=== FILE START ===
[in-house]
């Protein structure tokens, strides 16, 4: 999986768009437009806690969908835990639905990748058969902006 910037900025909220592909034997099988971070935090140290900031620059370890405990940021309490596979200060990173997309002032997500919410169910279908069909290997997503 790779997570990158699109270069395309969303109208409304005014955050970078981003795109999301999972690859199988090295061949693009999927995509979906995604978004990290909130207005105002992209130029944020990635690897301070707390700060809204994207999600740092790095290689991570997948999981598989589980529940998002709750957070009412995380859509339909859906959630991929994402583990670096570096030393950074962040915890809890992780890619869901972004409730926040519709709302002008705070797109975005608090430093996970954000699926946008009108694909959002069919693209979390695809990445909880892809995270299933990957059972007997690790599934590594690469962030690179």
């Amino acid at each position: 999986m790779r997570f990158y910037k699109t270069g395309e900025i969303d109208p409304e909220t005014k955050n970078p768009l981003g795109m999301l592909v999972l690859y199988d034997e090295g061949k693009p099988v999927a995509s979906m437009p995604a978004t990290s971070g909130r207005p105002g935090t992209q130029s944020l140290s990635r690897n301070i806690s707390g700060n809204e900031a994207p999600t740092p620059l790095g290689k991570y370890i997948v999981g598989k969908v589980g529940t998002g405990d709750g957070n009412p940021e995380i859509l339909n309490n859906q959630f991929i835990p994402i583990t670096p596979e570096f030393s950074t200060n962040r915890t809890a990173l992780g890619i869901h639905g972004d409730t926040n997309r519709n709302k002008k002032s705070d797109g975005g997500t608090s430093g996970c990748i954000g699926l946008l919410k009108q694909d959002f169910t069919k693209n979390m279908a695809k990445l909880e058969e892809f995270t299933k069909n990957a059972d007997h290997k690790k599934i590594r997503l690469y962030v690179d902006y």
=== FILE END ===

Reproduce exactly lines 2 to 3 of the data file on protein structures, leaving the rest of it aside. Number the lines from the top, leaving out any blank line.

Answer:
């Protein structure tokens, strides 16, 4: 999986768009437009806690969908835990639905990748058969902006 910037900025909220592909034997099988971070935090140290900031620059370890405990940021309490596979200060990173997309002032997500919410169910279908069909290997997503 790779997570990158699109270069395309969303109208409304005014955050970078981003795109999301999972690859199988090295061949693009999927995509979906995604978004990290909130207005105002992209130029944020990635690897301070707390700060809204994207999600740092790095290689991570997948999981598989589980529940998002709750957070009412995380859509339909859906959630991929994402583990670096570096030393950074962040915890809890992780890619869901972004409730926040519709709302002008705070797109975005608090430093996970954000699926946008009108694909959002069919693209979390695809990445909880892809995270299933990957059972007997690790599934590594690469962030690179």
């Amino acid at each position: 999986m790779r997570f990158y910037k699109t270069g395309e900025i969303d109208p409304e909220t005014k955050n970078p768009l981003g795109m999301l592909v999972l690859y199988d034997e090295g061949k693009p099988v999927a995509s979906m437009p995604a978004t990290s971070g909130r207005p105002g935090t992209q130029s944020l140290s990635r690897n301070i806690s707390g700060n809204e900031a994207p999600t740092p620059l790095g290689k991570y370890i997948v999981g598989k969908v589980g529940t998002g405990d709750g957070n009412p940021e995380i859509l339909n309490n859906q959630f991929i835990p994402i583990t670096p596979e570096f030393s950074t200060n962040r915890t809890a990173l992780g890619i869901h639905g972004d409730t926040n997309r519709n709302k002008k002032s705070d797109g975005g997500t608090s430093g996970c990748i954000g699926l946008l919410k009108q694909d959002f169910t069919k693209n979390m279908a695809k990445l909880e058969e892809f995270t299933k069909n990957a059972d007997h290997k690790k599934i590594r997503l690469y962030v690179d902006y």